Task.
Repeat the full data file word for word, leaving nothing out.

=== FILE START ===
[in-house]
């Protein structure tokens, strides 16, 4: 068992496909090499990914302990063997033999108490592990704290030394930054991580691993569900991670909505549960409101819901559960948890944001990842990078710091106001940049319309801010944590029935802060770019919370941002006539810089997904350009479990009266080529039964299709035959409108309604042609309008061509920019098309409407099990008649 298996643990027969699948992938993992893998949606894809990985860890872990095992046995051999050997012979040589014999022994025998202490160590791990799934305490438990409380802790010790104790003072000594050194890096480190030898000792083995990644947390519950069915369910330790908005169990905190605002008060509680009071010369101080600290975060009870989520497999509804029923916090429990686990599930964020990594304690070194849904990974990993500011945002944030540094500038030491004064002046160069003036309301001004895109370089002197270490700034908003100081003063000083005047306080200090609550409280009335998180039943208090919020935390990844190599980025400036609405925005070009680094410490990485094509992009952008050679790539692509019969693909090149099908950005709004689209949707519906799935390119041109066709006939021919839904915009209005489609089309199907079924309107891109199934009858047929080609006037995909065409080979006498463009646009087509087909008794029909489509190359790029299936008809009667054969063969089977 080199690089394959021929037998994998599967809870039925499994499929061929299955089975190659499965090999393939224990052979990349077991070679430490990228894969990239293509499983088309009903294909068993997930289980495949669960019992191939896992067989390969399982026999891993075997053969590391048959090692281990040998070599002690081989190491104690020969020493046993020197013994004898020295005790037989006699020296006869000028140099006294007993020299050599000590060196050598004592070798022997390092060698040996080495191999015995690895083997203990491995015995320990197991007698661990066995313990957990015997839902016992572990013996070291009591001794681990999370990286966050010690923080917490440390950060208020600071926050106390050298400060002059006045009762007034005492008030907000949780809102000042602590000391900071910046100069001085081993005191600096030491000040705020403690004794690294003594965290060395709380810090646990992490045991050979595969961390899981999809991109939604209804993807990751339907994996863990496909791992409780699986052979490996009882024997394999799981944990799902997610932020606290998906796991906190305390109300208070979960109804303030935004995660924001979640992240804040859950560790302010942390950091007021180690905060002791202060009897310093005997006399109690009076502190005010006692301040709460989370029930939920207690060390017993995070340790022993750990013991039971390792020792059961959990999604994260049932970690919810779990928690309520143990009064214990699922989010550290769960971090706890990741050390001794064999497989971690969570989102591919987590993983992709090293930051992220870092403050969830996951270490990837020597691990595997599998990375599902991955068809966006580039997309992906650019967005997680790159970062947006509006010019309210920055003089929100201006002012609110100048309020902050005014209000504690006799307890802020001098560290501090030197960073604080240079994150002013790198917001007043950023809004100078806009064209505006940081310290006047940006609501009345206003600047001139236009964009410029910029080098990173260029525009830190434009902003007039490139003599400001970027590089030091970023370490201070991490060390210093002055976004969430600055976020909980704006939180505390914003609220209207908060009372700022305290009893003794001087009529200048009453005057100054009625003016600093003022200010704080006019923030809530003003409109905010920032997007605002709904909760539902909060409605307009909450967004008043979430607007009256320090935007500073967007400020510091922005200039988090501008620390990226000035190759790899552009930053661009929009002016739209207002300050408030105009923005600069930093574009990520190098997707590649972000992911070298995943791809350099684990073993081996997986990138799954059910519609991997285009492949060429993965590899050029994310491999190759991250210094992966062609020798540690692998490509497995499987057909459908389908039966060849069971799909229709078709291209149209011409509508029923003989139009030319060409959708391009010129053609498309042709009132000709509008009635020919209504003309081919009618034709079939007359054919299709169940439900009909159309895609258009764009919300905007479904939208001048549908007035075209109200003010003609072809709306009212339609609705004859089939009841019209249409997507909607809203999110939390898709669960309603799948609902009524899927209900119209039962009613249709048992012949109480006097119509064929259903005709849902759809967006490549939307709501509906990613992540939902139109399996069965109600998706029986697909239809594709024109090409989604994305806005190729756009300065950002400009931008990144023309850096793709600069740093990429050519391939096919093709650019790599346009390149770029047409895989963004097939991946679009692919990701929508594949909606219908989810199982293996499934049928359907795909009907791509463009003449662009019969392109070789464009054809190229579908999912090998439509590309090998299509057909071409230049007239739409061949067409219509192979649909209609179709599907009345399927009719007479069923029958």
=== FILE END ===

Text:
[in-house]
């Protein structure tokens, strides 16, 4: 068992496909090499990914302990063997033999108490592990704290030394930054991580691993569900991670909505549960409101819901559960948890944001990842990078710091106001940049319309801010944590029935802060770019919370941002006539810089997904350009479990009266080529039964299709035959409108309604042609309008061509920019098309409407099990008649 298996643990027969699948992938993992893998949606894809990985860890872990095992046995051999050997012979040589014999022994025998202490160590791990799934305490438990409380802790010790104790003072000594050194890096480190030898000792083995990644947390519950069915369910330790908005169990905190605002008060509680009071010369101080600290975060009870989520497999509804029923916090429990686990599930964020990594304690070194849904990974990993500011945002944030540094500038030491004064002046160069003036309301001004895109370089002197270490700034908003100081003063000083005047306080200090609550409280009335998180039943208090919020935390990844190599980025400036609405925005070009680094410490990485094509992009952008050679790539692509019969693909090149099908950005709004689209949707519906799935390119041109066709006939021919839904915009209005489609089309199907079924309107891109199934009858047929080609006037995909065409080979006498463009646009087509087909008794029909489509190359790029299936008809009667054969063969089977 080199690089394959021929037998994998599967809870039925499994499929061929299955089975190659499965090999393939224990052979990349077991070679430490990228894969990239293509499983088309009903294909068993997930289980495949669960019992191939896992067989390969399982026999891993075997053969590391048959090692281990040998070599002690081989190491104690020969020493046993020197013994004898020295005790037989006699020296006869000028140099006294007993020299050599000590060196050598004592070798022997390092060698040996080495191999015995690895083997203990491995015995320990197991007698661990066995313990957990015997839902016992572990013996070291009591001794681990999370990286966050010690923080917490440390950060208020600071926050106390050298400060002059006045009762007034005492008030907000949780809102000042602590000391900071910046100069001085081993005191600096030491000040705020403690004794690294003594965290060395709380810090646990992490045991050979595969961390899981999809991109939604209804993807990751339907994996863990496909791992409780699986052979490996009882024997394999799981944990799902997610932020606290998906796991906190305390109300208070979960109804303030935004995660924001979640992240804040859950560790302010942390950091007021180690905060002791202060009897310093005997006399109690009076502190005010006692301040709460989370029930939920207690060390017993995070340790022993750990013991039971390792020792059961959990999604994260049932970690919810779990928690309520143990009064214990699922989010550290769960971090706890990741050390001794064999497989971690969570989102591919987590993983992709090293930051992220870092403050969830996951270490990837020597691990595997599998990375599902991955068809966006580039997309992906650019967005997680790159970062947006509006010019309210920055003089929100201006002012609110100048309020902050005014209000504690006799307890802020001098560290501090030197960073604080240079994150002013790198917001007043950023809004100078806009064209505006940081310290006047940006609501009345206003600047001139236009964009410029910029080098990173260029525009830190434009902003007039490139003599400001970027590089030091970023370490201070991490060390210093002055976004969430600055976020909980704006939180505390914003609220209207908060009372700022305290009893003794001087009529200048009453005057100054009625003016600093003022200010704080006019923030809530003003409109905010920032997007605002709904909760539902909060409605307009909450967004008043979430607007009256320090935007500073967007400020510091922005200039988090501008620390990226000035190759790899552009930053661009929009002016739209207002300050408030105009923005600069930093574009990520190098997707590649972000992911070298995943791809350099684990073993081996997986990138799954059910519609991997285009492949060429993965590899050029994310491999190759991250210094992966062609020798540690692998490509497995499987057909459908389908039966060849069971799909229709078709291209149209011409509508029923003989139009030319060409959708391009010129053609498309042709009132000709509008009635020919209504003309081919009618034709079939007359054919299709169940439900009909159309895609258009764009919300905007479904939208001048549908007035075209109200003010003609072809709306009212339609609705004859089939009841019209249409997507909607809203999110939390898709669960309603799948609902009524899927209900119209039962009613249709048992012949109480006097119509064929259903005709849902759809967006490549939307709501509906990613992540939902139109399996069965109600998706029986697909239809594709024109090409989604994305806005190729756009300065950002400009931008990144023309850096793709600069740093990429050519391939096919093709650019790599346009390149770029047409895989963004097939991946679009692919990701929508594949909606219908989810199982293996499934049928359907795909009907791509463009003449662009019969392109070789464009054809190229579908999912090998439509590309090998299509057909071409230049007239739409061949067409219509192979649909209609179709599907009345399927009719007479069923029958």